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Searing on gas grill with cast iron skillet?

So I'm pretty tired of the smoke that is produced when I sear steaks and pork chops on my cast iron skillet in the apartment. I was wondering if I can sear my steaks in my cast iron skillet but on my grill outside? That would be great as I wouldn't smoke out the house.

If this is a possibility what setting do you use on your gas grill to pre heat the skillet?

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  1. It's absolutely possible -- watch it carefully, as it can get hot enough to carbonize things within seconds.

    4 Replies
    1. re: sunshine842

      Take the grate off and put the skillet directly on the burner/ rocks/whatever. Much more efficient heat-wise. And pay attention.

      1. re: rjbh20

        I'm curious what that is so. If the 'interior' of my grill is, say, 500 degrees then why would I need to place the skillet down on the 'rocks' or whatever.

        1. re: c oliver

          Agreed -- I've somehow managed to get my skillet blazing hot while sitting right there on the rack. Much less opportunity to sear myself if I don't have to screw around with hot pans and hot racks.

          1. re: c oliver

            Because if it sits on hot rocks, the heat transfer is much more efficient than just convection (hot air). Try this -- get your oven up to 400, open the door and put your hand in without touching anything. No too bad, right?

            Now grab the oven rack with your bare hand -- after all, its the same temperature, right? (Note to the literal-minded -- do not try this at home)

      2. Absolutely. I have a large cast iron griddle that I use on my gas grill for all sorts of things, including smash burgers (the best crust!), steaks and bacon. I love that it leaves the mess outside.

        I put the griddle in the grill when I turn it on, so that it heats up slowly with the grill. I turn all my burners on high immediately, and haven't had any issues with warping or cracking. I give it a good 20 mins to half hour to heat up, minimum.

          1. When blackened redfish was the 'hot' item in the 80's, I would heat up the skillet on the stove and with a heavy glove run it outside to the hot grill for the blackening, which makes a near explosion that you don't want to happen in your kitchen, more than a sear.

            6 Replies
            1. re: Veggo

              LOL -- I remember a friend of ours who'd decided to wow us with blackened redfish -- smoke alarms going off, smoke pouring out of the apartment....and the lingering aroma of blackening spice for months -- even on his clothes.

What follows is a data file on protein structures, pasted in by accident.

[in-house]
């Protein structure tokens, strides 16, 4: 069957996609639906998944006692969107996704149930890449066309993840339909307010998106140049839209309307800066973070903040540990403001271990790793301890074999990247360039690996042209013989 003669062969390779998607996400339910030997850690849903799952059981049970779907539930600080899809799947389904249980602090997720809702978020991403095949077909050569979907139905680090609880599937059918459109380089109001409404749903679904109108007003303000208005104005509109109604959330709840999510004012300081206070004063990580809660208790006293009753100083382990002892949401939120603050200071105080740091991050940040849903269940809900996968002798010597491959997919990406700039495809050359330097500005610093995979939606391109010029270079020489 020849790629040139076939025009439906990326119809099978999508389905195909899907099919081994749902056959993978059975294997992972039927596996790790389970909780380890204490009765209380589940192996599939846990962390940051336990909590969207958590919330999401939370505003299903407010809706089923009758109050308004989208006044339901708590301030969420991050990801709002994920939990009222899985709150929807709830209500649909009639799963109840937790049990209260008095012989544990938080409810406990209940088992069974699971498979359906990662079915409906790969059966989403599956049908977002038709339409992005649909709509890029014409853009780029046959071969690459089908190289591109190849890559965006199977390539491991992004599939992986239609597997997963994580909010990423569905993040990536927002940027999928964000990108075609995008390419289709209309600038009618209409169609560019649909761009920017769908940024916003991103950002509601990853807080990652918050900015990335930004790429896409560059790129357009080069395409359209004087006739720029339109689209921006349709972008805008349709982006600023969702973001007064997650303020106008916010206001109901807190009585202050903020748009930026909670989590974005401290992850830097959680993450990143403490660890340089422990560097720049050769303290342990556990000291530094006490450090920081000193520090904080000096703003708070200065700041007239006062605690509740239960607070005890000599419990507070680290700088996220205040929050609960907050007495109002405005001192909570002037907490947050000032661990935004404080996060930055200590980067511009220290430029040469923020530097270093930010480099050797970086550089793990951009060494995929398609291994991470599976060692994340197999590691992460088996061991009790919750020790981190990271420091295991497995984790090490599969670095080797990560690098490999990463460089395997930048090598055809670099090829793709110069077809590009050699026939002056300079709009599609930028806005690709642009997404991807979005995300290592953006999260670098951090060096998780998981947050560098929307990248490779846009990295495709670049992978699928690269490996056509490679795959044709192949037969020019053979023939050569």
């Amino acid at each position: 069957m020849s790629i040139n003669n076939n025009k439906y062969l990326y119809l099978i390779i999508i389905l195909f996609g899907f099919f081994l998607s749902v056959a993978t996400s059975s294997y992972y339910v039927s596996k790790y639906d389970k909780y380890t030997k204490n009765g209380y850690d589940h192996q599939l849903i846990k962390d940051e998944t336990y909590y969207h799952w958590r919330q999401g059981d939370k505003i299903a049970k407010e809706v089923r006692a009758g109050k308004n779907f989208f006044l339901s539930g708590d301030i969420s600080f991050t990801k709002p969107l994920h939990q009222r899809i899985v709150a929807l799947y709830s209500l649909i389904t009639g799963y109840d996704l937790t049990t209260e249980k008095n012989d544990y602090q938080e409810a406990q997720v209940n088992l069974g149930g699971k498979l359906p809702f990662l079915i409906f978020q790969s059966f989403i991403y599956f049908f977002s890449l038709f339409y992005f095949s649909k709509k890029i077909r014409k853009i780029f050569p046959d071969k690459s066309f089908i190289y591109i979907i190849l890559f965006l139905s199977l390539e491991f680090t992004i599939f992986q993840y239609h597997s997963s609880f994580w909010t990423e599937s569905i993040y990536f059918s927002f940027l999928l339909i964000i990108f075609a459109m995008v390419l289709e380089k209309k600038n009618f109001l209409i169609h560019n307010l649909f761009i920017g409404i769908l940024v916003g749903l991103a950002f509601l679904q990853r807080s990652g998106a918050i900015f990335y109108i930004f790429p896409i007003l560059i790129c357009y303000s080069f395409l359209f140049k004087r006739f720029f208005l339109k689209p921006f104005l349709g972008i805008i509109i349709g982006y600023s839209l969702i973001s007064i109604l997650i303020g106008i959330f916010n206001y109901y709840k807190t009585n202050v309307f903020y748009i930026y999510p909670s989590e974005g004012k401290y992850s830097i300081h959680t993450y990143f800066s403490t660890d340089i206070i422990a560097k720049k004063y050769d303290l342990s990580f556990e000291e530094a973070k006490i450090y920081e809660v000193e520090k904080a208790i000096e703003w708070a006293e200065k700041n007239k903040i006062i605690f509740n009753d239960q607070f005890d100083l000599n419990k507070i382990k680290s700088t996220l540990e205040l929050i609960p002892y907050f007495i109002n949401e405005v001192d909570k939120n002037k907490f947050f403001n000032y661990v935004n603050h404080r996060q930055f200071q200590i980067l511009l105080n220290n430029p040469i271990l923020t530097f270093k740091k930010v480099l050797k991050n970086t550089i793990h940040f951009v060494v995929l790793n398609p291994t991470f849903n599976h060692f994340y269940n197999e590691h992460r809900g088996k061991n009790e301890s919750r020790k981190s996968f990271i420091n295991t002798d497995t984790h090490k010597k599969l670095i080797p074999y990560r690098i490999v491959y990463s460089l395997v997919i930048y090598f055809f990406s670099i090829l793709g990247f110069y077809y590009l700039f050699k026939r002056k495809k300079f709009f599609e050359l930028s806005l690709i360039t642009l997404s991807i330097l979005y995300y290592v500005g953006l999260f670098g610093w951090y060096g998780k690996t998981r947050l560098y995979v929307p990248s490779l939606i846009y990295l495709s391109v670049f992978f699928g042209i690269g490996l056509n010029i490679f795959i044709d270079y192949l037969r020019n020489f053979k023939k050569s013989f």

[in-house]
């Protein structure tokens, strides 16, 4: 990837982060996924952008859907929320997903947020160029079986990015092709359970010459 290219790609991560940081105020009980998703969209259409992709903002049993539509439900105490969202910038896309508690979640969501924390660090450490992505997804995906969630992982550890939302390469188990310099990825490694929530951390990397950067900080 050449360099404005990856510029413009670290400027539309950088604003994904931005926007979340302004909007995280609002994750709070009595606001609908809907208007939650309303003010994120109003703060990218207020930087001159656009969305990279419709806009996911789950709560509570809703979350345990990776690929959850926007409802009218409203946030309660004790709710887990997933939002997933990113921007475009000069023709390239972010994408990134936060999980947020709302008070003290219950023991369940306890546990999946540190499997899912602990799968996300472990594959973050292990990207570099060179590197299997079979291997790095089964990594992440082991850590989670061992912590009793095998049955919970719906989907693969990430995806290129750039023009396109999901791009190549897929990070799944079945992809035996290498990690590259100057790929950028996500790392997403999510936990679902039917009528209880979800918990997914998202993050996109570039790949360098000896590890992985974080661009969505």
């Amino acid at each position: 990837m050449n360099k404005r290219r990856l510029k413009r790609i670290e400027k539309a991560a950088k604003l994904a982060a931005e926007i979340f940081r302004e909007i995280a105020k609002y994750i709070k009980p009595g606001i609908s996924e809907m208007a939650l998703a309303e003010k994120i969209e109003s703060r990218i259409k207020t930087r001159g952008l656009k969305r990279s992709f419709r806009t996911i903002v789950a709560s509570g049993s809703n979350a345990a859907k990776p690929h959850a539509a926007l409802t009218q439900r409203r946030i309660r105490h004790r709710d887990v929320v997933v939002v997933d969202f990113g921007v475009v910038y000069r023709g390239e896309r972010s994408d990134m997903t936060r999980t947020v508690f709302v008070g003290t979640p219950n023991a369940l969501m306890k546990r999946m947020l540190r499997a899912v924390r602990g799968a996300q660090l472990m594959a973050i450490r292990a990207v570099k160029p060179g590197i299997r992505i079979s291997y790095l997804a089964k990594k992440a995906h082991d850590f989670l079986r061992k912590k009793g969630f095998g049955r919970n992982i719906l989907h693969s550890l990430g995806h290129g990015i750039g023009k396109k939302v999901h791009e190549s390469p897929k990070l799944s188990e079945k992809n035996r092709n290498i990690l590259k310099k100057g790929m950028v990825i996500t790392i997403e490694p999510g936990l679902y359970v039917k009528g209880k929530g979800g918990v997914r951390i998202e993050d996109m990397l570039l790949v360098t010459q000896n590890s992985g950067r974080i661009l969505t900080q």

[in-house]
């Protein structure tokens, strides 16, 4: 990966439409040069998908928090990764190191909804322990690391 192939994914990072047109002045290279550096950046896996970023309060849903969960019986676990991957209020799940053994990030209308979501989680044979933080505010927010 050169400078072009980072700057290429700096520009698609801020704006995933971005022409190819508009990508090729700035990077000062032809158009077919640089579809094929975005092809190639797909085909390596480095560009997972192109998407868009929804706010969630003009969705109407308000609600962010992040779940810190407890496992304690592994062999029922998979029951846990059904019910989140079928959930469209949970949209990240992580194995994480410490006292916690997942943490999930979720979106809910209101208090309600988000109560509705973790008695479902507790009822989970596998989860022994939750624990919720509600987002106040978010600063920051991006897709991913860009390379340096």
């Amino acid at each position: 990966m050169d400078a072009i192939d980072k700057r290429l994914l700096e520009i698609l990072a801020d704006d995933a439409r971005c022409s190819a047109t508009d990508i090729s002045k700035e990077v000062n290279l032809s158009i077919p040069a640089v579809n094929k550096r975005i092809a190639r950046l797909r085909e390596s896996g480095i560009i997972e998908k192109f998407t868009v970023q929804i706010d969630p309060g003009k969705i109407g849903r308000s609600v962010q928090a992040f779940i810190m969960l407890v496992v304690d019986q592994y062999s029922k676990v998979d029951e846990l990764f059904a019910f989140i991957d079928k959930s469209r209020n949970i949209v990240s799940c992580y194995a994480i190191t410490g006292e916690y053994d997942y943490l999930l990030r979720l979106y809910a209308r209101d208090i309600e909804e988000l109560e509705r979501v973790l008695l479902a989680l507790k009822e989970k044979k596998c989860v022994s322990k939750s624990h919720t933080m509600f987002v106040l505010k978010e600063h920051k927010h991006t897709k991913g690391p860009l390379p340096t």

1. re: Veggo

                  far more than we enjoyed his "aura" for the next few months!

                2. re: sunshine842

                  Oh geez. You could be talking about hubby and me. LOL.

                3. re: Veggo

                  I made this last week -- still a great dish when done right. And not in an apartment.

                   
                  1. re: rjbh20

                    Nice! I'm pleased it has not been forgotten!

                4. Sweet thanks for the replies everyone! So is it best to put the pan on the grill when it's hot or put on the grill before even turning on the gas and let it heat while the grill heats?

                  If anyone can direct me to a very good pork chop recipe done on a cast iron skillet I'd really appreciate it. Haven't found a really good one yet. Want to impress the wife tomorrow :)

                  6 Replies
                  1. re: Kleraudio

                    Pork chops Marsala -- just use your basic veal Marsala recipe and substitute a seared pork rib chop

                     
                    1. re: Kleraudio

                      Let it heat while the grill heats. Cast iron likes to be heated gradually.

                        1. re: c oliver

                          Thermal shock can crack cast iron... most of us know about gradual cooling (hot pan in cold water = cracked pan), but heating is same principle, I believe.

                          1. re: AaronE

                            Yes, but almost always it is easier to cool a cast iron pan instantaneously than instantaneously heat up a cast iron pan. It is much easier to put a red hot cast iron pan in a tube of ice cold water than to put a ice cold cast iron pan in a pool of hot oil.

                            1. re: Chemicalkinetics

                              Good explanation, CK. After I use anything CI, I do a little mini-reseason by putting it on the burner and turning to high. Once the drops of water dry up, I add a little oil, wipe with a paper towel and then turn off the heat. Never had a problem with that.